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Gainesville jury awards $3.5 million in teens death
GM's vehicle design faulted
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A Gainesville jury on Tuesday found General Motors negligent in a rollover crash that killed a 14-year-old boy, awarding what may be a record amount to the parents who brought a federal lawsuit against the auto maker.

Gainesville architect Garland Reynolds and his wife, Bonnie, were awarded $3.5 million in connection with the 2002 rollover accident that claimed the life of their son, Matthew. The Reynolds sued GM in 2006, alleging that the design of the 1995 Chevrolet Blazer created stability issues that contributed to the fatal wreck.

A jury of five men and three women deliberated for nearly three days in U.S. District Court in Gainesville before finding GM at fault.

Henry Garrard III, the Athens attorney who with Drew Hill represented the Reynolds during the 11-day trial, said his clients were pleased with the jury's verdict.

"They are pleased that a jury has shown that the vehicle was defective," he said. "The mother wanted the public to know this is not a safe vehicle."

The verdict was believed by local court observers to be one of the highest amounts ever awarded in a civil case tried in Gainesville.

Garrard declined to say what amount he asked the jury to award, but said his clients were satisfied.

"I think the jury has said to General Motors that your vehicle is an unsafe vehicle and it shouldn't have been designed without proper stability," Garrard said.

On June 3, 2002, Bonnie Reynolds was driving a 1995 Chevy Blazer on Interstate 985 near the Spout Springs Road exit with her son in the front seat when the Blazer was struck by a drunk driver who lost control of his Pontiac Sunbird.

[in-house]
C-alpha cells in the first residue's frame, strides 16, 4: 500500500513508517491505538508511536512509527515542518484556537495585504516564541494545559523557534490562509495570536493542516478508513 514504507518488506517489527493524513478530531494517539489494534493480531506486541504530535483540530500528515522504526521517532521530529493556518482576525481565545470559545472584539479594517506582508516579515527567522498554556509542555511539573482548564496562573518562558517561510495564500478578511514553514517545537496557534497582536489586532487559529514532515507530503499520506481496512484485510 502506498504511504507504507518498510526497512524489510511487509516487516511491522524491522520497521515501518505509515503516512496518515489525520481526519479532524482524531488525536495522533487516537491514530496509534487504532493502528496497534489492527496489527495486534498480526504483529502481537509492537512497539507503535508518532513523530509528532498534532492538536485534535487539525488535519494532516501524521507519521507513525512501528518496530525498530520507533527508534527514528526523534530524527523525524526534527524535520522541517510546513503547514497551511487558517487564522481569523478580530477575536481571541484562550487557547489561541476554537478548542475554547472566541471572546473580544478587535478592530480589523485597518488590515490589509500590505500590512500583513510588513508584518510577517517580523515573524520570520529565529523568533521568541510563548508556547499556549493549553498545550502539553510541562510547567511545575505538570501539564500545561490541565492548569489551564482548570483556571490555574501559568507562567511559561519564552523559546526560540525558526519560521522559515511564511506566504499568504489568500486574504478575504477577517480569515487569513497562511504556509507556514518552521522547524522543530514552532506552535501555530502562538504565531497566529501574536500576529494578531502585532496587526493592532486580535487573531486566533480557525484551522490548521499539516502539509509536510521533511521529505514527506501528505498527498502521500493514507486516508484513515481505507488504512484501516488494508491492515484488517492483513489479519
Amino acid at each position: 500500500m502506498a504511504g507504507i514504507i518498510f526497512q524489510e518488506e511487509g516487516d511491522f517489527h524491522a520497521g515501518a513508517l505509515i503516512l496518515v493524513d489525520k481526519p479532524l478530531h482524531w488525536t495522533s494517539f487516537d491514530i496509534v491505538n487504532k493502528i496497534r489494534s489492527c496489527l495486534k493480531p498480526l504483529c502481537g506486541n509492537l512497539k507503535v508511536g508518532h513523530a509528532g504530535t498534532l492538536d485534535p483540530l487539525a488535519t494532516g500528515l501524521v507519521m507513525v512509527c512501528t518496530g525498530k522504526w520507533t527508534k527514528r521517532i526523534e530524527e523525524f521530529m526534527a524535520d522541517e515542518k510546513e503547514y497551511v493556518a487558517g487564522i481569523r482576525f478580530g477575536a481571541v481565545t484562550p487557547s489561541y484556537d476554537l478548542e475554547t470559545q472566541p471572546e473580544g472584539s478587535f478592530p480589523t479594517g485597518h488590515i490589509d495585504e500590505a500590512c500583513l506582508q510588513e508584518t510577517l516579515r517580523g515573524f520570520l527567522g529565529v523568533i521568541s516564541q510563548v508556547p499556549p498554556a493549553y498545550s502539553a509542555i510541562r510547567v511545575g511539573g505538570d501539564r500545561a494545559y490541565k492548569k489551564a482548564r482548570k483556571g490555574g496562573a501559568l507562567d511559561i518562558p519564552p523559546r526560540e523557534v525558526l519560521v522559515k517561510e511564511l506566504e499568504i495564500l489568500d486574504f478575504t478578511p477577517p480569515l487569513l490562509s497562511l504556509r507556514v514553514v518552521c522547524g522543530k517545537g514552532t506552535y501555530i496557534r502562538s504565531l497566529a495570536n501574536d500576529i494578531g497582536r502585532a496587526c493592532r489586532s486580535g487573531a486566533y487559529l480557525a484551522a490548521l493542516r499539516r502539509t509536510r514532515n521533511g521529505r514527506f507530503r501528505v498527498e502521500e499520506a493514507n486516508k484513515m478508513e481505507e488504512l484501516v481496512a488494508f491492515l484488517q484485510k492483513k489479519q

The Blazer flipped several times and Matthew Reynolds was ejected. He died the following day in an area hospital.

The driver who struck the Reynolds' car, 40-year-old William Richard Merritt of Lawrenceville, was later convicted of first-degree vehicular homicide and is serving a lengthy prison sentence.

Garrard said he presented evidence at trial of other rollover accidents involving the Blazer. The plaintiffs contended that the make and model was built with too high a center of gravity for the wheel base, and that the "track," or distance between the wheels, should have been widened to prevent stability problems.
Garrard said Blazers manufactured from 1995 through 2002 have similar design flaws.

"Part of the evidence we presented is that they should do a recall," Garrard said.

General Motors maintains that the vehicle is safe.

Company spokeswoman Geri Lama said GM was disappointed in the jury's verdict.

"We do offer our condolences to the Reynolds family, but we're convinced the rollover accident is the sole fault of the drunk driver who struck the vehicle," Lama said.

Lama said that "GM is considering its options" of an appeal.

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